3 Big Thank-You’s

Allow me to take a moment, gentle reader, to scribble down three notes of thanks:

1. CatholicMom.com

My “New Media Sister” Sarah Reinhard (and “Domer Tailgater Mom” Lisa Hendey), very kindly added me to their roster of bloggers to know about over on CatholicMom.com this week.  Mrs. Reinhard interviewed me for this piece some time ago, and kindly allowed me to both speak to my own experience in media, as well as get in a bit of humor at the end, while saying some very kind things about me, herself.  I’m really honored to have been included. Thanks and God bless, CatholicMom.com!

2. WordPress.Com

The editors at WordPress have once again selected one of my posts for spotlighting in their “Freshly Pressed” section.  The piece in question was this one, which rose out of news that London’s National Gallery was going to reverse a long-standing policy, and allow museum visitors to take photos.  The editors complimented my taking a general overview of the subject of photography inside museums, and encouraging readers to share their own thoughts and opinions about the question.  This is now the 5th time that I’ve been selected for “Freshly Pressed”, and I’m just as grateful today for their most recent nod of approval: thank you very much indeed, WordPress.

3. YOU.

Finally, my thanks to you, dear reader, for subscribing to this blog, or bookmarking and dropping by when you’re in the mood for something to read. It’s always wonderful to be recognized by your peers, particularly when you don’t work in media for a living, but no recommendation or accolade means as much as knowing that your readers enjoy what you write enough to want to stick around.  I offer you my sincere gratitude for your continued patronage of these virtual pages.

"Chez Tortoni" by Edouard Manet (c. 1878-1880) Stolen from the Isabella Stewart Gardner Museum, Boston in 1990

“Chez Tortoni” by Edouard Manet (c. 1878-1880)
Stolen from the Isabella Stewart Gardner Museum, Boston in 1990

 

Taking the Right Book: Walking with Mary

As I mentioned in yesterday’s post, I’ve been trying to make more time for reading actual books lately, as opposed to having nearly all of my reading material come from an electronic screen.  When I started reading “Walking with Mary” by Edward Sri the other day however, I got a few pages in and immediately stopped, because I realized I wanted to read it somewhere other than on the couch.  I saved it to read on a mini-retreat I had last Saturday at the Priory of the Dominican House of Studies here in D.C.; as you will see at the end of this post, it was providential that I did.

In his book, Dr. Sri examines the life of the Virgin Mary from a Biblical perspective, focusing on the Gospels of St. Luke and St. John, and thereby taking us on a spiritual journey along with her, in order to try to understand both her Son and the working of God’s Will in her and indeed in our own lives a bit better.   From the Annunciation by the Angel Gabriel to the young girl in Nazareth, to the sorrowful mother at the foot of the Cross on Calvary, we are reminded that what we know now, Mary did not know then.  Dr. Sri shows us what a truly great woman of faith Mary was, because she did not know how everything was going to play out, only that God had made a promise: her faith that He would keep His promises kept her going, and can help us to keep going as well.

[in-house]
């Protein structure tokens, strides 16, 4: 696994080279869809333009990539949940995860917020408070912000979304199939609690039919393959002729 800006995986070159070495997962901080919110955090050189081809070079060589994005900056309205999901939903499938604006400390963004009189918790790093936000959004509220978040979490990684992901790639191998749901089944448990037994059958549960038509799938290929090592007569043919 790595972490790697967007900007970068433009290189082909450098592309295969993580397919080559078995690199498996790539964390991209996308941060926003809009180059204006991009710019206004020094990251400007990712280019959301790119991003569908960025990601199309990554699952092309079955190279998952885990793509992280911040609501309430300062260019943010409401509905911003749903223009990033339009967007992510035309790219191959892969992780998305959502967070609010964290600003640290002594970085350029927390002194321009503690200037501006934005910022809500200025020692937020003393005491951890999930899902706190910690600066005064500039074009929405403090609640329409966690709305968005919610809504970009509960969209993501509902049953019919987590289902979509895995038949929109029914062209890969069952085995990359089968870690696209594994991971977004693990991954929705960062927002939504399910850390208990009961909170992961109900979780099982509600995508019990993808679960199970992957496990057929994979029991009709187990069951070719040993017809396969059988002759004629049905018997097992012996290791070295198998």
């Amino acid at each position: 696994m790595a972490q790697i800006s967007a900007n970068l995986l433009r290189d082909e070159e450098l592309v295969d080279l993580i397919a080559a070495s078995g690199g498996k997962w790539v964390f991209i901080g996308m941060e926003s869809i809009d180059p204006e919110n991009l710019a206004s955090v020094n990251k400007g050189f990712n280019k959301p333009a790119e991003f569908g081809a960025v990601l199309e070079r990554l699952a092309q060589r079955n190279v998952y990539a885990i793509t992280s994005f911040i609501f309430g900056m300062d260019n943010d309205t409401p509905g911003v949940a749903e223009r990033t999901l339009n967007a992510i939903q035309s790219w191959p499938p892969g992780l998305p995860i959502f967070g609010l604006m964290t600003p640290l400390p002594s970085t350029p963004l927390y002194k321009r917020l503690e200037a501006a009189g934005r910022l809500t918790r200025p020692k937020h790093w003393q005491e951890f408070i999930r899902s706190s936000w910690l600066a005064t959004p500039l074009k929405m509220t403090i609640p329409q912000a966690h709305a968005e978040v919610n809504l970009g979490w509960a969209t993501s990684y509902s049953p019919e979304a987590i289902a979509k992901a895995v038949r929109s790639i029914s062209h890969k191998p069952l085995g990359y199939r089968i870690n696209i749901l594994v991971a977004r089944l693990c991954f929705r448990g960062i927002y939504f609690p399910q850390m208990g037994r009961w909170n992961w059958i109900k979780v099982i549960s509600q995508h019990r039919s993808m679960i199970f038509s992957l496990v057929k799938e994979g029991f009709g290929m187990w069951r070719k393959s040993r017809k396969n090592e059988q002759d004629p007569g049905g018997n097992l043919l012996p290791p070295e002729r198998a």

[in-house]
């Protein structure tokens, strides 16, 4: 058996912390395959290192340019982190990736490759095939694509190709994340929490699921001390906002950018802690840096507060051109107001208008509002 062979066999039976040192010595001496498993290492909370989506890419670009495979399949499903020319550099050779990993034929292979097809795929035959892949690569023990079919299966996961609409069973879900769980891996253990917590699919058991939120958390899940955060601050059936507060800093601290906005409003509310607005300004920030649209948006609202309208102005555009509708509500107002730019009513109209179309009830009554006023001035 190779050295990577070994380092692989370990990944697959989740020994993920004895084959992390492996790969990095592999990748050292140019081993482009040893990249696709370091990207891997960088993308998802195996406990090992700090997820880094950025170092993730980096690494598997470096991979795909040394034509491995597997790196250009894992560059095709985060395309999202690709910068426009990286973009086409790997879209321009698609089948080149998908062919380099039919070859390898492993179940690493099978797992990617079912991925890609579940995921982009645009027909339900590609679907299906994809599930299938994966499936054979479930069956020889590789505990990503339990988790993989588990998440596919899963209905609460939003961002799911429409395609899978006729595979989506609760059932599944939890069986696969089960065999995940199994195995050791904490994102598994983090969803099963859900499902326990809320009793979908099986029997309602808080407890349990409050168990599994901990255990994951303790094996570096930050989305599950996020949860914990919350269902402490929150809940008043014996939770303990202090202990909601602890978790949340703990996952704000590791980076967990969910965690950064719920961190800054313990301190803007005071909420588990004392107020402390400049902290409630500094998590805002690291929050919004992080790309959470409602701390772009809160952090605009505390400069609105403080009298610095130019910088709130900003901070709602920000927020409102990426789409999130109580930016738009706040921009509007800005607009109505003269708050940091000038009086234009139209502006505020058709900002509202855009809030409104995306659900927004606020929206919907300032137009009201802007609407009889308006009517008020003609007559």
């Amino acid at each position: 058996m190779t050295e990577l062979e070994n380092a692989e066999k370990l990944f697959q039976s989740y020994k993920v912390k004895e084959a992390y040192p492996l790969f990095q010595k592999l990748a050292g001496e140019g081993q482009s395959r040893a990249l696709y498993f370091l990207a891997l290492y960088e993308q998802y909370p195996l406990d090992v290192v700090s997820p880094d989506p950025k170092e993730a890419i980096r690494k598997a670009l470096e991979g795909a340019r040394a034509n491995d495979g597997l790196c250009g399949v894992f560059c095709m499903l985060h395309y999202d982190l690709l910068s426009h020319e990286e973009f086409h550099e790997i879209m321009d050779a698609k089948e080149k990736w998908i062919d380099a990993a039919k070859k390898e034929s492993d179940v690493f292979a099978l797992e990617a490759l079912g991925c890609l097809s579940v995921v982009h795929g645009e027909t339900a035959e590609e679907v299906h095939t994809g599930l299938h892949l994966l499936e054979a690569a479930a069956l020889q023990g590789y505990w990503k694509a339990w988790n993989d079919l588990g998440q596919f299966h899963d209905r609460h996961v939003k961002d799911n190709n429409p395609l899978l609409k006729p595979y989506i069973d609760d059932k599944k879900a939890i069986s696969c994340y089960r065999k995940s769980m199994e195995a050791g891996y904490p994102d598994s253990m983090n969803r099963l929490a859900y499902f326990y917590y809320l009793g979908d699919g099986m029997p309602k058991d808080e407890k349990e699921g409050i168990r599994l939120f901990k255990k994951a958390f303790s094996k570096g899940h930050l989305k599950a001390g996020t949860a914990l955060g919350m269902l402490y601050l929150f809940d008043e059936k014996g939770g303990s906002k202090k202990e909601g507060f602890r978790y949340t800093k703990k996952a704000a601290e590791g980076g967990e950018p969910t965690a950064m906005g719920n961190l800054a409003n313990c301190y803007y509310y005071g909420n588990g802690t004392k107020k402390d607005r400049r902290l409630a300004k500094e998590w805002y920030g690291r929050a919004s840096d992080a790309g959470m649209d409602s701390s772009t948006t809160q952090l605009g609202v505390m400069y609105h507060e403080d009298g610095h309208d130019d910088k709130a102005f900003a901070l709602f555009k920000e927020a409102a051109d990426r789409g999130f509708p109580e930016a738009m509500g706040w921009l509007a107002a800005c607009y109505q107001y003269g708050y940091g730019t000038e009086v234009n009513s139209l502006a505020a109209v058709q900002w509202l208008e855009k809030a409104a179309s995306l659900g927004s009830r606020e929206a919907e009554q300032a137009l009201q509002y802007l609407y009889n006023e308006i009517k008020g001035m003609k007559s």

Dr. Sri takes the time to pause and examine words which, when translated into English, we may not stop to think much about, but which in the original text have a more profound significance.  For example, he explains how at the Annunciation, when Mary gives her “Yes” that God’s Will be done and that she bear the Messiah, the word she uses is not one implying meek resignation, but rather a joyful embrace of what is being asked.  In accepting what God wants her to do, Mary does not simply shrug her shoulders and say, “Sure, okay,” but more like, “Yes! Let’s do this!”

In looking at the life of Christ, Dr. Sri also takes the time to point out some of the thought-provoking parallels that we can pick up by more closely reading and paying attention to the Gospel accounts.  Thus, when Jesus enters the world at the Nativity, he does so in humility, poverty, and suffering, brought about at the hands of the Romans who have not only occupied Israel, but are forcing the heavily pregnant Virgin Mary to travel with St. Joseph to Bethlehem for a census.  Similarly, as Jesus heads to Golgotha, he does so in humility, poverty, and suffering, having been tortured and condemned to death by that same Roman Empire.

Dr. Sri finds many such Biblical bookends for us to consider throughout this very thoroughly-researched, yet highly readable book.  In St. Luke’s Gospel, just as the Infant Jesus is wrapped in linen and laid in a borrowed manger, so Jesus the Man is wrapped in linen and laid in a borrowed tomb.  In St. John’s Gospel, we see that the Virgin Mary is there at the very beginning of Christ’s public ministry, when he performs His first miracle at the wedding feast of Cana, and addresses her for the first time as “Woman”.  She is also there at the very end of that ministry on Calvary, when He addresses her as “Woman” for the last time as He sheds his blood.  The way in which the wheels which she set in motion at Cana by asking Him to step into the public eye for the first time, and at last come to their fulfillment on Calvary, is something I had not deeply considered before.  And Dr. Sri’s thoughts on Mary as the new Eve, alongside the significance of wine in the Bible, which he covers toward the end of the book, were extremely impressive.